Anthropology, Human Rights, and “Human Terrain” Hugh Gusterson

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Anthropology, Human Rights, and “Human Terrain”

  • Hugh Gusterson

  • Professor, Anthropology

  • George Mason University


  • “The decisive terrain is the human terrain, not the high ground or river crossing.”

      • General David Petraeus
  • “One anthropologist is worth a B2 bomber.”

    • Human Terrain employee

Human Terrain Team Essentials

  • Announced 2007

  • 27 teams in all (April 2009)

    • 21 in Iraq, 6 in Afghanistan
  • 2 social scientists, 3 military personnel

  • Social scientists in uniform, some armed

  • Reachback research centers in US

  • 3 social scientists killed to date

  • DoD seeks expansion of program

Kinder, Gentler Warfare?

  • Increase cross-cultural understanding

  • Discern needs of ordinary Afghans/Iraqis

  • Reduce kinetic force

    • Not tactical intelligence

Network of Concerned Anthropologists

  • Pledge of Non-participation in Counter-insurgency

  • We, the undersigned, believe that anthropologists should not engage in research and other activities that contribute to counter-insurgency operations in Iraq or in related theaters in the “war on terror.” Furthermore, we believe that anthropologists should refrain from directly assisting the US military in combat, be it through torture, interrogation, or tactical advice.

  • US military and intelligence agencies and military contractors have identified “cultural knowledge,” “ethnographic intelligence,” and “human terrain mapping” as essential to US-led military intervention in Iraq and other parts of the Middle East. Consequently, these agencies have mounted a drive to recruit professional anthropologists as employees and consultants. While often presented by its proponents as work that builds a more secure world, protects US soldiers on the battlefield, or promotes cross-cultural understanding, at base it contributes instead to a brutal war of occupation which has entailed massive casualties. By so doing, such work breaches relations of openness and trust with the people anthropologists work with around the world and, directly or indirectly, enables the occupation of one country by another. In addition, much of this work is covert. Anthropological support for such an enterprise is at odds with the humane ideals of our discipline as well as professional standards.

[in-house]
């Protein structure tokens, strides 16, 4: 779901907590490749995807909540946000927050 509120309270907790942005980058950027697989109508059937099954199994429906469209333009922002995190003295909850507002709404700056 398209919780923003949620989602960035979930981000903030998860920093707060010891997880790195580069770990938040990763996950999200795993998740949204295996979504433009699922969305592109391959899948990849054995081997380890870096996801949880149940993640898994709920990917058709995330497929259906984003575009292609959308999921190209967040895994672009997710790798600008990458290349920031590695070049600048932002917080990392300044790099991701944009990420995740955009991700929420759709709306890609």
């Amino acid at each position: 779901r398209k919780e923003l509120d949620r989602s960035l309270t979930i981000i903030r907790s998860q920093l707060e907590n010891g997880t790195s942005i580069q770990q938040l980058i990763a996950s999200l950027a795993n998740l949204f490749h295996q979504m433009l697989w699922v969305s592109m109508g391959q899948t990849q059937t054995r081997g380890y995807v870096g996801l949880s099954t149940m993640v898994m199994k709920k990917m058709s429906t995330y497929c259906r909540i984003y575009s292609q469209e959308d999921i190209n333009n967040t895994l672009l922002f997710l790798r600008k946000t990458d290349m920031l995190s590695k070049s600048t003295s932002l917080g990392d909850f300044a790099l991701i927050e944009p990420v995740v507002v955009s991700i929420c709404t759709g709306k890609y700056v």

• We are not all necessarily opposed to other forms of anthropological consulting for the state, or for the military, especially when such cooperation contributes to generally accepted humanitarian objectives. A variety of views exist among us, and the ethical issues are complex. Some feel that anthropologists can effectively brief diplomats or work with peacekeeping forces without compromising professional values. However, work that is covert, work that breaches relations of openness and trust with studied populations, and work that enables the occupation of one country by another violates professional standards.

  • Consequently, we pledge not to undertake research or other activities in support of counter-insurgency work in Iraq or in related theaters in the “war on terror,” and we appeal to colleagues everywhere to make the same commitment.


Key finding

  • “When ethnographic investigation is determined by military missions, not subject to external review, where data collection occurs in the context of war, integrated into the goals of counterinsurgency, and in a potentially coercive environment… it can no longer be considered a legitimate professional exercise of anthropology… CEAUSSIC suggests that the AAA emphasise the incompatibility of HTS with disciplinary ethics and practice for job seekers.”

Informed consent (1)

  • “The voluntary consent of the human subject is absolutely essential. This means that the person involved should have legal capacity to give consent; should be so situated as to be able to exercise free power of choice, without the intervention of any element of force, fraud, deceit, duress, over-reaching, or other ulterior form of constraint or coercion; and should have sufficient knowledge and comprehension of the elements of the subject matter involved as to enable him to make an understanding and enlightened decision.”

      • Nuremberg Code

Informed Consent (2)

  • “to enter a community as a member of the military, a person with the power and the weight of the US army behind her/him, brings about a level of power that the local person cannot act against – since any reaction can get them arrested or killed.”

    • Patricia Omidian

Obligation to Colleagues

  • “Anthropologists should do all they can to preserve opportunities for future fieldworkers to follow them to the field.” (AAA Ethics code).

Obligation to do no harm

  • Lack of clear rules to safeguard and anonymize data

  • Inherent ambiguity of battlefield context

  • Danger data used as tactical intelligence


  • “anthropologists should not fool themselves. Human Terrain teams whether they want to acknowledge it or not, in a generalized and subtle way, do at some point contribute to the collective knowledge of a commander which allows him to target and kill the enemy.”

    • Lt. Col. Gian Gentile

Harm (2)?

  • “All I’m concerned about is pushing our information to as many soldiers as possible. The reality is there are people out there who are looking for bad guys to kill… I’d rather they did not operate in a vacuum.”

    • HTS anthropologist quoted in Dallas Morning News


  • Program overwhelmingly rejected by anthropologists

    • 417 HTS employees; 11 = anthropologists
  • Pentagon’s consequentialist logic countered with professional ethics

    • Iraqis & Afghans as human subjects with rights under Nuremberg Code
  • Media have almost entirely ignored this aspect of story

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